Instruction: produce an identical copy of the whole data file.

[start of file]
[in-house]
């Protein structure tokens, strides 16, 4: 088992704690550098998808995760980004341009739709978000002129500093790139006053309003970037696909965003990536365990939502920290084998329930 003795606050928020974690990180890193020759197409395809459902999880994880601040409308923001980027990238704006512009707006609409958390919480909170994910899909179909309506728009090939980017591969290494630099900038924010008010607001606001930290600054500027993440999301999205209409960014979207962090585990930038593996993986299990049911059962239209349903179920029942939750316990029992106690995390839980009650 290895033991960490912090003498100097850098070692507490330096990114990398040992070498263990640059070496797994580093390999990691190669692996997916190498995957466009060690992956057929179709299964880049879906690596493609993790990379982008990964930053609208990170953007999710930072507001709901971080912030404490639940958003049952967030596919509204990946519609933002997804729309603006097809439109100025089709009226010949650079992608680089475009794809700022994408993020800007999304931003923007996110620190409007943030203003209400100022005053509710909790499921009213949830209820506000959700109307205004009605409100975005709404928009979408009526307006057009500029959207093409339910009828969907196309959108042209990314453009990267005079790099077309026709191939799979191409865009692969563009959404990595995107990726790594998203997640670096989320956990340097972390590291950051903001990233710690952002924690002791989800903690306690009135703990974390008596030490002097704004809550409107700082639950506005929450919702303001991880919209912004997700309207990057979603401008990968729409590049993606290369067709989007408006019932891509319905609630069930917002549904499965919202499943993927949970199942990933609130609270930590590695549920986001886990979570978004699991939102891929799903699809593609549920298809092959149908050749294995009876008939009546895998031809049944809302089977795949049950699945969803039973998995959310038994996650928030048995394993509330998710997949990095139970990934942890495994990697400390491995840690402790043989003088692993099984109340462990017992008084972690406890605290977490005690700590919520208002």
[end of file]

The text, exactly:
[in-house]
């Protein structure tokens, strides 16, 4: 088992704690550098998808995760980004341009739709978000002129500093790139006053309003970037696909965003990536365990939502920290084998329930 003795606050928020974690990180890193020759197409395809459902999880994880601040409308923001980027990238704006512009707006609409958390919480909170994910899909179909309506728009090939980017591969290494630099900038924010008010607001606001930290600054500027993440999301999205209409960014979207962090585990930038593996993986299990049911059962239209349903179920029942939750316990029992106690995390839980009650 290895033991960490912090003498100097850098070692507490330096990114990398040992070498263990640059070496797994580093390999990691190669692996997916190498995957466009060690992956057929179709299964880049879906690596493609993790990379982008990964930053609208990170953007999710930072507001709901971080912030404490639940958003049952967030596919509204990946519609933002997804729309603006097809439109100025089709009226010949650079992608680089475009794809700022994408993020800007999304931003923007996110620190409007943030203003209400100022005053509710909790499921009213949830209820506000959700109307205004009605409100975005709404928009979408009526307006057009500029959207093409339910009828969907196309959108042209990314453009990267005079790099077309026709191939799979191409865009692969563009959404990595995107990726790594998203997640670096989320956990340097972390590291950051903001990233710690952002924690002791989800903690306690009135703990974390008596030490002097704004809550409107700082639950506005929450919702303001991880919209912004997700309207990057979603401008990968729409590049993606290369067709989007408006019932891509319905609630069930917002549904499965919202499943993927949970199942990933609130609270930590590695549920986001886990979570978004699991939102891929799903699809593609549920298809092959149908050749294995009876008939009546895998031809049944809302089977795949049950699945969803039973998995959310038994996650928030048995394993509330998710997949990095139970990934942890495994990697400390491995840690402790043989003088692993099984109340462990017992008084972690406890605290977490005690700590919520208002």